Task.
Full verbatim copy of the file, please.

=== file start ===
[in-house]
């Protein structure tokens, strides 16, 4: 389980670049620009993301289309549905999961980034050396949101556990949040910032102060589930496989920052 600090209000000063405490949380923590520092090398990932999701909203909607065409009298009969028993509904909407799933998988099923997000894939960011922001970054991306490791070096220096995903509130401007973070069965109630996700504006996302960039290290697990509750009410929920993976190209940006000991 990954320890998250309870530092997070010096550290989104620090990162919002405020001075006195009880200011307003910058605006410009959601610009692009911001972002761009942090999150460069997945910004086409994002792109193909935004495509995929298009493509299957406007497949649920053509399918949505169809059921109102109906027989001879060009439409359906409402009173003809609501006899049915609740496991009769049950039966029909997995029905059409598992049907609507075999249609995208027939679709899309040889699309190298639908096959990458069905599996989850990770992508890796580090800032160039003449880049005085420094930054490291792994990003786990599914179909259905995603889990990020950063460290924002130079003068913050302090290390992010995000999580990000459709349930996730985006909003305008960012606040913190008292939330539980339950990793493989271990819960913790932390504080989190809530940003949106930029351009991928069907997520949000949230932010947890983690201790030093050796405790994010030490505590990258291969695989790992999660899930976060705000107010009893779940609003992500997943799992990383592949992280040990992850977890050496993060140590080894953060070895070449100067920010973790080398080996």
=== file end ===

[in-house]
């Protein structure tokens, strides 16, 4: 389980670049620009993301289309549905999961980034050396949101556990949040910032102060589930496989920052 600090209000000063405490949380923590520092090398990932999701909203909607065409009298009969028993509904909407799933998988099923997000894939960011922001970054991306490791070096220096995903509130401007973070069965109630996700504006996302960039290290697990509750009410929920993976190209940006000991 990954320890998250309870530092997070010096550290989104620090990162919002405020001075006195009880200011307003910058605006410009959601610009692009911001972002761009942090999150460069997945910004086409994002792109193909935004495509995929298009493509299957406007497949649920053509399918949505169809059921109102109906027989001879060009439409359906409402009173003809609501006899049915609740496991009769049950039966029909997995029905059409598992049907609507075999249609995208027939679709899309040889699309190298639908096959990458069905599996989850990770992508890796580090800032160039003449880049005085420094930054490291792994990003786990599914179909259905995603889990990020950063460290924002130079003068913050302090290390992010995000999580990000459709349930996730985006909003305008960012606040913190008292939330539980339950990793493989271990819960913790932390504080989190809530940003949106930029351009991928069907997520949000949230932010947890983690201790030093050796405790994010030490505590990258291969695989790992999660899930976060705000107010009893779940609003992500997943799992990383592949992280040990992850977890050496993060140590080894953060070895070449100067920010973790080398080996």